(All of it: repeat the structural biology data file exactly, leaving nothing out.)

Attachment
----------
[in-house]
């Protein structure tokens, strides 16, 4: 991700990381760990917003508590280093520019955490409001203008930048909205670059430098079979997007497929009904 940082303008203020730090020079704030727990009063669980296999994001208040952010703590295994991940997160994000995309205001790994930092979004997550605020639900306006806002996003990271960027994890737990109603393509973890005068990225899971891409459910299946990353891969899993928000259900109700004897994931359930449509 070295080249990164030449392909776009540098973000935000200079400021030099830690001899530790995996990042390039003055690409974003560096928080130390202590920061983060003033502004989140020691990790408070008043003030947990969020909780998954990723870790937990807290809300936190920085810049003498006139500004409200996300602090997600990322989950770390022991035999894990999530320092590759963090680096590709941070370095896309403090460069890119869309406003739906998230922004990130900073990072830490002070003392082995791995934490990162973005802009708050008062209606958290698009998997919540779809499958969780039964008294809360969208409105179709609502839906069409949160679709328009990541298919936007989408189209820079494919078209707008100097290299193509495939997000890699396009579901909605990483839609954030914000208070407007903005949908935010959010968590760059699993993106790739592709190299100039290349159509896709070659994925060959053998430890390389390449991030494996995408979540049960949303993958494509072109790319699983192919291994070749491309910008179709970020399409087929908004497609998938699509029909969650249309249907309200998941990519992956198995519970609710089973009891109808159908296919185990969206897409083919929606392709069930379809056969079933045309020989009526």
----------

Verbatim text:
[in-house]
């Protein structure tokens, strides 16, 4: 991700990381760990917003508590280093520019955490409001203008930048909205670059430098079979997007497929009904 940082303008203020730090020079704030727990009063669980296999994001208040952010703590295994991940997160994000995309205001790994930092979004997550605020639900306006806002996003990271960027994890737990109603393509973890005068990225899971891409459910299946990353891969899993928000259900109700004897994931359930449509 070295080249990164030449392909776009540098973000935000200079400021030099830690001899530790995996990042390039003055690409974003560096928080130390202590920061983060003033502004989140020691990790408070008043003030947990969020909780998954990723870790937990807290809300936190920085810049003498006139500004409200996300602090997600990322989950770390022991035999894990999530320092590759963090680096590709941070370095896309403090460069890119869309406003739906998230922004990130900073990072830490002070003392082995791995934490990162973005802009708050008062209606958290698009998997919540779809499958969780039964008294809360969208409105179709609502839906069409949160679709328009990541298919936007989408189209820079494919078209707008100097290299193509495939997000890699396009579901909605990483839609954030914000208070407007903005949908935010959010968590760059699993993106790739592709190299100039290349159509896709070659994925060959053998430890390389390449991030494996995408979540049960949303993958494509072109790319699983192919291994070749491309910008179709970020399409087929908004497609998938699509029909969650249309249907309200998941990519992956198995519970609710089973009891109808159908296919185990969206897409083919929606392709069930379809056969079933045309020989009526």